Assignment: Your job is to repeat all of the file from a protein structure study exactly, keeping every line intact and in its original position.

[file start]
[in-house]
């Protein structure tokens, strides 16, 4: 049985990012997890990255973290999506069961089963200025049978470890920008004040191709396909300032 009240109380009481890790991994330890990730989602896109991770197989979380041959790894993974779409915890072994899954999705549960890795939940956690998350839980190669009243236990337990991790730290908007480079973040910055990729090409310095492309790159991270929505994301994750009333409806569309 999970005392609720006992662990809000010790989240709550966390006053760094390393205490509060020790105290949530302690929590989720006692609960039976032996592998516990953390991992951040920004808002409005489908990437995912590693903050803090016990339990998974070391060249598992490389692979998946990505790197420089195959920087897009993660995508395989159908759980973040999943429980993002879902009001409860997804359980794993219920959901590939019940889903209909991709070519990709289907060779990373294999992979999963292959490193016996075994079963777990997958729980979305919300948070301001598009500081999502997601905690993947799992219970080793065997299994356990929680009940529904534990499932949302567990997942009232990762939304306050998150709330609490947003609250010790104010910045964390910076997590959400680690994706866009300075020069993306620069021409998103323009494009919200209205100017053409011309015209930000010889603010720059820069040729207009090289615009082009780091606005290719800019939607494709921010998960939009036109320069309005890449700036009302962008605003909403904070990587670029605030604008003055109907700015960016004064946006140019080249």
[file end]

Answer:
[in-house]
């Protein structure tokens, strides 16, 4: 049985990012997890990255973290999506069961089963200025049978470890920008004040191709396909300032 009240109380009481890790991994330890990730989602896109991770197989979380041959790894993974779409915890072994899954999705549960890795939940956690998350839980190669009243236990337990991790730290908007480079973040910055990729090409310095492309790159991270929505994301994750009333409806569309 999970005392609720006992662990809000010790989240709550966390006053760094390393205490509060020790105290949530302690929590989720006692609960039976032996592998516990953390991992951040920004808002409005489908990437995912590693903050803090016990339990998974070391060249598992490389692979998946990505790197420089195959920087897009993660995508395989159908759980973040999943429980993002879902009001409860997804359980794993219920959901590939019940889903209909991709070519990709289907060779990373294999992979999963292959490193016996075994079963777990997958729980979305919300948070301001598009500081999502997601905690993947799992219970080793065997299994356990929680009940529904534990499932949302567990997942009232990762939304306050998150709330609490947003609250010790104010910045964390910076997590959400680690994706866009300075020069993306620069021409998103323009494009919200209205100017053409011309015209930000010889603010720059820069040729207009090289615009082009780091606005290719800019939607494709921010998960939009036109320069309005890449700036009302962008605003909403904070990587670029605030604008003055109907700015960016004064946006140019080249």